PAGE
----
At the MTA Board meeting this Tuesday, MTA staff will present the findings of the pathbreaking parking study [Summary PDF] [Full Study PDF] released earlier this week. It’s the only official discussion of the study scheduled for now, and advocates for transit and parking reform will need to attend in force to show the MTA Board there’s strong support for the recommendations.
The study’s recommendations could bring in badly needed revenue and reduce future transit service cuts, while creating more parking turnover and making it much easier to find a parking spot on evenings and Sundays.
Walk SF Executive Director Manish Champsee said he’s notifying members about the meeting, and hopes advocates will show up. "I suspect there will be a lot of people on the anti-side," said Champsee. "It’s definitely important that as many people as possible who favor extending meter hours get out there and show their support."
The SFBC’s Andy Thornley said his organization will be notifying members as well, in its regular Tuesday morning email update, and contacting some members directly before then. "Organizationally, we are actively working to build support and bring that support to the Board," Thornley said.
In addition, SFBC has sent a letter [PDF] to the MTA Board "urging that they support the report and adapt the findings as soon as possible," said Thornley.
As Streetsblog reported earlier this week, MTA Board Chairman Tom Nolan said the agency faces a dire financial situation with the budget deficit, which he estimated at $30 million. Without new sources of revenue, said Champsee, the budget may be balanced once again mostly at riders’ expense.
As part of a compromise with the Board of Supervisors, who ultimately approved the MTA’s budget earlier this year despite some supervisors’ concerns about the impact on transit riders, the MTA agreed to conduct a study on increasing parking enforcement hours. "The original budget closed the gap on the backs of riders over the backs of drivers by a virtue of 4 to 1," said Champsee. "It’s important that it doesn’t get even more skewed."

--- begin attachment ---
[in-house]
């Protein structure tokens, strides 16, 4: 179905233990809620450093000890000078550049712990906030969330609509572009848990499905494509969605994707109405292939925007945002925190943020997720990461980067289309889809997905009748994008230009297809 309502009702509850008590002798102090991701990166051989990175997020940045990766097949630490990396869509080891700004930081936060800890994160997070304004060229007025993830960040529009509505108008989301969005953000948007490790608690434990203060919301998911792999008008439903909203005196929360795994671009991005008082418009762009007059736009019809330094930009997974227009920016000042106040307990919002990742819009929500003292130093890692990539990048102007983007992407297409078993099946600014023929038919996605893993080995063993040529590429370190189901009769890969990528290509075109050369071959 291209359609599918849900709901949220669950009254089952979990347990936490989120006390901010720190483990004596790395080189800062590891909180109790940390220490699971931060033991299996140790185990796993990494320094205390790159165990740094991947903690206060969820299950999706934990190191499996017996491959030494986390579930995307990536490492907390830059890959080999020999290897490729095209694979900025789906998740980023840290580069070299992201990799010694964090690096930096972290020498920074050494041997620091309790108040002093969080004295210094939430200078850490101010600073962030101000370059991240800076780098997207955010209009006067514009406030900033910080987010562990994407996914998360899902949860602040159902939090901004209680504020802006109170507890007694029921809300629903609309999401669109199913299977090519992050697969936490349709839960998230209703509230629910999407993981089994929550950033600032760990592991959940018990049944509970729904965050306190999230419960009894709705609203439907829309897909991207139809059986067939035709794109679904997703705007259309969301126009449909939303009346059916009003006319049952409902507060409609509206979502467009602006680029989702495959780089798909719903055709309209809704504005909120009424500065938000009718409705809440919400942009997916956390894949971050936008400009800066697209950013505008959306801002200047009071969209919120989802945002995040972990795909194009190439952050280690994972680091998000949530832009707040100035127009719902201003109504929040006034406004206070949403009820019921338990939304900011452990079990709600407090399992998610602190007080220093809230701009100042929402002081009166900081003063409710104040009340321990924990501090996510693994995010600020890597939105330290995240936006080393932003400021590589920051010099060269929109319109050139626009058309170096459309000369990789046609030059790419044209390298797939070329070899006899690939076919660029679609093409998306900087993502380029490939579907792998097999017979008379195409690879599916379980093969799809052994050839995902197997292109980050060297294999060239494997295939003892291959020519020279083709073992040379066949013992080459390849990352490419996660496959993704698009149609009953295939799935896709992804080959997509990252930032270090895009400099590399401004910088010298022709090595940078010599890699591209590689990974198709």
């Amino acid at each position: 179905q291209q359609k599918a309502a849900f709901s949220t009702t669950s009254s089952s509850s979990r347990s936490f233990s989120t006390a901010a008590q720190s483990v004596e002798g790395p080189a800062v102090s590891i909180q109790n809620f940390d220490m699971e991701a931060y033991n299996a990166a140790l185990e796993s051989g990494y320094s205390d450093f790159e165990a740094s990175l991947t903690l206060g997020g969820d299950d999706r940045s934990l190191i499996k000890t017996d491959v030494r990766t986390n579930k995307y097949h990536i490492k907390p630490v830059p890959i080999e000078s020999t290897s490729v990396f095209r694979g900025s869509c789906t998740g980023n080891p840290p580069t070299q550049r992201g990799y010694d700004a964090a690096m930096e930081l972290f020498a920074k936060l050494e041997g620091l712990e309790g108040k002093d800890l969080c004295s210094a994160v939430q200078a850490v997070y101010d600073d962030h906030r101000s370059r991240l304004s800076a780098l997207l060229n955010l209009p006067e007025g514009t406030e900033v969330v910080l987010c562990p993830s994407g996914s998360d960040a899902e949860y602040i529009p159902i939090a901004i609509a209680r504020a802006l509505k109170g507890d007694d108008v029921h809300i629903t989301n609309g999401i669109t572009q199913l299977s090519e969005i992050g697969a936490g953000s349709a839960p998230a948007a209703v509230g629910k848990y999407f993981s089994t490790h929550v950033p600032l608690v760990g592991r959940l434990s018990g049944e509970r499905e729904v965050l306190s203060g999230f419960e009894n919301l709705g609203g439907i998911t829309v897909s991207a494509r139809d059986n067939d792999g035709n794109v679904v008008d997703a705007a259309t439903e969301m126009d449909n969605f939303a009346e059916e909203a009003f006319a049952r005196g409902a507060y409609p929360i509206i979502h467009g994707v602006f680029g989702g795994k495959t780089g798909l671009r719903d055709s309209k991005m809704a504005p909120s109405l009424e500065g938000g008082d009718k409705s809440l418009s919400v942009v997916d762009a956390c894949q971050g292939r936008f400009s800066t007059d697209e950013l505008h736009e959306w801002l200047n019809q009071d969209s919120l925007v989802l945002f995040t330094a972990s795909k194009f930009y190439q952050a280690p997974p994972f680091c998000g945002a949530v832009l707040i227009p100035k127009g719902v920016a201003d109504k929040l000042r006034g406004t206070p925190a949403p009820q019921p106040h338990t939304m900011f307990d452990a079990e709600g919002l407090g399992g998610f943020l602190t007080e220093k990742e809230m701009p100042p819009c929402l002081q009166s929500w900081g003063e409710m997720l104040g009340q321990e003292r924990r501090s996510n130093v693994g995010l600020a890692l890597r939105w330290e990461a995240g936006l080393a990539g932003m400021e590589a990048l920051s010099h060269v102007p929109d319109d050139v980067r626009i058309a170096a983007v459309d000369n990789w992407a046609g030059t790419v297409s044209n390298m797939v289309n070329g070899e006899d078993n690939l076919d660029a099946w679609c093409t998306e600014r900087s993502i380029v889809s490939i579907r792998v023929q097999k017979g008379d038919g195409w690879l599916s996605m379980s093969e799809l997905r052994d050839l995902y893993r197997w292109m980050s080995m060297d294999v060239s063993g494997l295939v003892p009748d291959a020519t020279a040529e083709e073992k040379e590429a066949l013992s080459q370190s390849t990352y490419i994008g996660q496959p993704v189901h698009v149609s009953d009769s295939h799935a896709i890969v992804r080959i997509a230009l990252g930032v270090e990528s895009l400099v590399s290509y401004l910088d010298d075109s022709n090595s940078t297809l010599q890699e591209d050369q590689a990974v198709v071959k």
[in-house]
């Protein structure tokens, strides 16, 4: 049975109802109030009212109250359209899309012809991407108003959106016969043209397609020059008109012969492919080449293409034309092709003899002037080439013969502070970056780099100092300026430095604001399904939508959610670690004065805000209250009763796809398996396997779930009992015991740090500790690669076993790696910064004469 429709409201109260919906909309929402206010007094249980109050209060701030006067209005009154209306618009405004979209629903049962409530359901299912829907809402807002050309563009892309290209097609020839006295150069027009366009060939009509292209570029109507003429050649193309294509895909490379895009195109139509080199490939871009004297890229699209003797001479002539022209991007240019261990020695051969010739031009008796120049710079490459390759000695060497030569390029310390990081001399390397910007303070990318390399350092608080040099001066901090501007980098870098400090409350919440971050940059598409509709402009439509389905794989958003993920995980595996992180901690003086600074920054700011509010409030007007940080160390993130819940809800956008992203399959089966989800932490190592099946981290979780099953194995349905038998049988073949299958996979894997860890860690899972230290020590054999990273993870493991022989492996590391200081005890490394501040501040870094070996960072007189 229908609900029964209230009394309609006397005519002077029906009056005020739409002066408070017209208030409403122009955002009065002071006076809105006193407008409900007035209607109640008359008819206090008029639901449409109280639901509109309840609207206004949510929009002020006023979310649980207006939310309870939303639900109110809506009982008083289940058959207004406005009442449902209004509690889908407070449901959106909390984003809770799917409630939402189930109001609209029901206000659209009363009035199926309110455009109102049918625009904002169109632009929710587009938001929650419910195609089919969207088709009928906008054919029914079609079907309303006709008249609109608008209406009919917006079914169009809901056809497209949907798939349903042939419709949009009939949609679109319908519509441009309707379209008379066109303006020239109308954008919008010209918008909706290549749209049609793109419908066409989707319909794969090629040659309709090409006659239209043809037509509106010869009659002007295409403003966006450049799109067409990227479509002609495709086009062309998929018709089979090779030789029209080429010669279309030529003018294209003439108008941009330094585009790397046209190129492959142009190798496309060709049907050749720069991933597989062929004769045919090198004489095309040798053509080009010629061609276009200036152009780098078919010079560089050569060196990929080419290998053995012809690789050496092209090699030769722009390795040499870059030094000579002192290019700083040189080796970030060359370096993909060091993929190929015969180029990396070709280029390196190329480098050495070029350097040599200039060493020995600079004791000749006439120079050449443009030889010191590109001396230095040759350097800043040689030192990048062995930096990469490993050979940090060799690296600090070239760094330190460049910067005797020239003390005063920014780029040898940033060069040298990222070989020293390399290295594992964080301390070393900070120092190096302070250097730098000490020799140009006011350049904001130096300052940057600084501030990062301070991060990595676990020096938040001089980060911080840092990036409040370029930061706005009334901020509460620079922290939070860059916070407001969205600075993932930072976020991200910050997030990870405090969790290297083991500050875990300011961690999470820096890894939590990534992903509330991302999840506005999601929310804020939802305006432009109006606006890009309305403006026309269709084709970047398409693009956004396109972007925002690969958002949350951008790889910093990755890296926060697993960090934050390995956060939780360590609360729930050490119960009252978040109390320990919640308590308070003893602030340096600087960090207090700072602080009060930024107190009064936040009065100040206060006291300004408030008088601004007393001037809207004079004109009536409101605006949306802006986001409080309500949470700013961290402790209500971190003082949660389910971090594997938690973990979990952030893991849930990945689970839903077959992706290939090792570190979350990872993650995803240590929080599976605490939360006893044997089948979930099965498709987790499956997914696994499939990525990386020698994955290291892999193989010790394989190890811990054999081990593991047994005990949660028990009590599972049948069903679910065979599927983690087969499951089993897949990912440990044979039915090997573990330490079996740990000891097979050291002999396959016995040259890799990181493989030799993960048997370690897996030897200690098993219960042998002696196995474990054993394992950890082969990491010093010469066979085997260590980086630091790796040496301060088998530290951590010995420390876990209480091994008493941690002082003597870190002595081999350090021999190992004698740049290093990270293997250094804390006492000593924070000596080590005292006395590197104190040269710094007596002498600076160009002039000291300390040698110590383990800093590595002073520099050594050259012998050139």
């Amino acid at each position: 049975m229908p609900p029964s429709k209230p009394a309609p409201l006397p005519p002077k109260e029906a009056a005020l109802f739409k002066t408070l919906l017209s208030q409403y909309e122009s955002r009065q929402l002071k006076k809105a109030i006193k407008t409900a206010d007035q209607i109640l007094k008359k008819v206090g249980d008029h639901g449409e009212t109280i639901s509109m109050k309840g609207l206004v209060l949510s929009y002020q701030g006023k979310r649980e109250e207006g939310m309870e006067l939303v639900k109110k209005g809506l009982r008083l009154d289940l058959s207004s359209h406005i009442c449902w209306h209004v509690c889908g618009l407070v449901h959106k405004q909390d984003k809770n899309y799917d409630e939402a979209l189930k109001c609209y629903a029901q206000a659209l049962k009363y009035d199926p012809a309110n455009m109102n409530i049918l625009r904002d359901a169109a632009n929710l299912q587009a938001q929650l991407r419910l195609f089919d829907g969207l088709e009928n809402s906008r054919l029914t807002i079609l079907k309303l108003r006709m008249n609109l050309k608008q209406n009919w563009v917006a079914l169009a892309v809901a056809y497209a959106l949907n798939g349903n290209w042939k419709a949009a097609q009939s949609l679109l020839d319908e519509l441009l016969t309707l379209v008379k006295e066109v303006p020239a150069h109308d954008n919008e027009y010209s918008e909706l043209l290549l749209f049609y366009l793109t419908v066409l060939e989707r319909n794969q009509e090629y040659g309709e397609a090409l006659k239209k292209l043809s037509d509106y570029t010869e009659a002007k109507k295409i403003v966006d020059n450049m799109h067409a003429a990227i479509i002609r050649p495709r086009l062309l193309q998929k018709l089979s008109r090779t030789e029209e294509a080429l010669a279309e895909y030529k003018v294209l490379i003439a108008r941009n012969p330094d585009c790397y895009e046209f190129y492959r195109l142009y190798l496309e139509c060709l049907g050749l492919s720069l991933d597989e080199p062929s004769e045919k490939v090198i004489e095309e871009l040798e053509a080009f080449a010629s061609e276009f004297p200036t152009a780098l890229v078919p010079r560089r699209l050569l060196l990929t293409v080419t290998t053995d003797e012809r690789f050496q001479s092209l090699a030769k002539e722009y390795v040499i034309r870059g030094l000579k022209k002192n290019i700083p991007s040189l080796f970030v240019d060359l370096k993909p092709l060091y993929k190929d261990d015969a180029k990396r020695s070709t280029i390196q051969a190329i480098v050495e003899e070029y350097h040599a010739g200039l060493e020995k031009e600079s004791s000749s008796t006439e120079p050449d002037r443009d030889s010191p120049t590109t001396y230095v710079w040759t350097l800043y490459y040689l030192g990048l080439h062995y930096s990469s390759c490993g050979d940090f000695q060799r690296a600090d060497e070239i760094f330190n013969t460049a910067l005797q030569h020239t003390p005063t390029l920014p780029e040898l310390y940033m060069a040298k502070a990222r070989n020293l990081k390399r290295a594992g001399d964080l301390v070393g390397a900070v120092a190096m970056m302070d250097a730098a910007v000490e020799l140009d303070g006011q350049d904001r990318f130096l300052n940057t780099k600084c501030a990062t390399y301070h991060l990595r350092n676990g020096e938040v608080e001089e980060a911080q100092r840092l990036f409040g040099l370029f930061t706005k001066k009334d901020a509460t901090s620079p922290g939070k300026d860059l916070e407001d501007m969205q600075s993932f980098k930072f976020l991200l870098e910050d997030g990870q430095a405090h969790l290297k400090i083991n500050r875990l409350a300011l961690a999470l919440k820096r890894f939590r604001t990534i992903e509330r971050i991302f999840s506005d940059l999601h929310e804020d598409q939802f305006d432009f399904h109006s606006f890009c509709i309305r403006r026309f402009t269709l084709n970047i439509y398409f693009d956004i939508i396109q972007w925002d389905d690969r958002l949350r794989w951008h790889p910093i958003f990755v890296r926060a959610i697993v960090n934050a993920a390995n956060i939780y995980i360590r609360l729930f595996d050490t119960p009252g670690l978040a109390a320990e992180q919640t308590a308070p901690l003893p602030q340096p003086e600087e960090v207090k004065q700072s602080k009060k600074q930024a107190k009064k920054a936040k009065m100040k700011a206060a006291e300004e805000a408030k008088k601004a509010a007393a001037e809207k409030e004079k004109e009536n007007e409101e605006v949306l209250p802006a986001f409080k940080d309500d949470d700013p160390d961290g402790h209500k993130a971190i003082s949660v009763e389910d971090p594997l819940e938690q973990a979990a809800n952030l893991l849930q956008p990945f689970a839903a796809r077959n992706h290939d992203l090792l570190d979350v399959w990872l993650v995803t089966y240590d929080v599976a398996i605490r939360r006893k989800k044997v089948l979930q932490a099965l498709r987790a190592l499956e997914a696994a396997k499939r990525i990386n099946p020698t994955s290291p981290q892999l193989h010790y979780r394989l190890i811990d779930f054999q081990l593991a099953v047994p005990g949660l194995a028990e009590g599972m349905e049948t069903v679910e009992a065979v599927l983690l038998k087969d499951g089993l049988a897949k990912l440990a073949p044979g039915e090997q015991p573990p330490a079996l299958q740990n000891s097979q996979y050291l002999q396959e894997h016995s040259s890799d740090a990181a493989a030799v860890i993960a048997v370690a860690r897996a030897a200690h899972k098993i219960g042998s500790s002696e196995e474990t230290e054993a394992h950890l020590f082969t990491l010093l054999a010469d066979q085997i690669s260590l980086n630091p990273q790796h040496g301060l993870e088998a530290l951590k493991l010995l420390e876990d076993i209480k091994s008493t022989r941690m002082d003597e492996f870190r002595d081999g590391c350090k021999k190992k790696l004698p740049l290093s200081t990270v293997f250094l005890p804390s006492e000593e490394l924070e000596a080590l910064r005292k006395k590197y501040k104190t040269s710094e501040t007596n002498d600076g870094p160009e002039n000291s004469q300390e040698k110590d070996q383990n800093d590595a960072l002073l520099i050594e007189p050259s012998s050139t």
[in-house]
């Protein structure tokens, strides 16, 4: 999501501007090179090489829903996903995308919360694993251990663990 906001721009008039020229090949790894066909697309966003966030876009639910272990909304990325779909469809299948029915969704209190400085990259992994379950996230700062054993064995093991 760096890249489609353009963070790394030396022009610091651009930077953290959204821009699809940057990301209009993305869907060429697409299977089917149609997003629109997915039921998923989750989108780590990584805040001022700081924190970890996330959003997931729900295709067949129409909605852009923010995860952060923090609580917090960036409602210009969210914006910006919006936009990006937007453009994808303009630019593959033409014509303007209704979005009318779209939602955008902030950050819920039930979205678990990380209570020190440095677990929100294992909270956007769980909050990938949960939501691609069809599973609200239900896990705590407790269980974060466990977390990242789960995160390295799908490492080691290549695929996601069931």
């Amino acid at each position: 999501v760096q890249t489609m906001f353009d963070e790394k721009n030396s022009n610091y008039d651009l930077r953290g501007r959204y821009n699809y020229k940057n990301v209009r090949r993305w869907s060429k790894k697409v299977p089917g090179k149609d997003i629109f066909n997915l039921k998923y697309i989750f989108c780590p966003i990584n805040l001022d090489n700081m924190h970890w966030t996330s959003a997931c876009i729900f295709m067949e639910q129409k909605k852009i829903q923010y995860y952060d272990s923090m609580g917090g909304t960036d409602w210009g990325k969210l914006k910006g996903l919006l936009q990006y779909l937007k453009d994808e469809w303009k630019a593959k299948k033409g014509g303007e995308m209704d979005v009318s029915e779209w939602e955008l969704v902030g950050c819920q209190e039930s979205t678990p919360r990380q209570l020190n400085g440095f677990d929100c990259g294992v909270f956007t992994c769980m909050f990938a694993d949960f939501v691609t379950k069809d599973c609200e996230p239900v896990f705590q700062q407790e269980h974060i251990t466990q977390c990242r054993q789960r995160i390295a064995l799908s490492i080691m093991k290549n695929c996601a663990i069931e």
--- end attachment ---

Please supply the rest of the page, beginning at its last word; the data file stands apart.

The Mayor opposes the study’s recommendations, and many merchant groups are not yet swayed in their favor. Without vocal support from advocates, the changes may never be fully or even partially implemented, despite the exhaustiveness of the study. The meeting will also offer a chance to comment on the recommendations and suggest refinements, while demonstrating that there’s strong demand for Shoupian parking management reform.
San Francisco Municipal Transportation Agency Board of Directors meeting. Tuesday, October 20th at 2 p.m. San Francisco City Hall, room 400. The parking study presentation is item 14 on the agenda. The meeting will be broadcast online on SFGTV2. See Andy Thornley’s comment below for suggestions on who to contact with your thoughts on the parking study. You can also send feedback to email@example.com.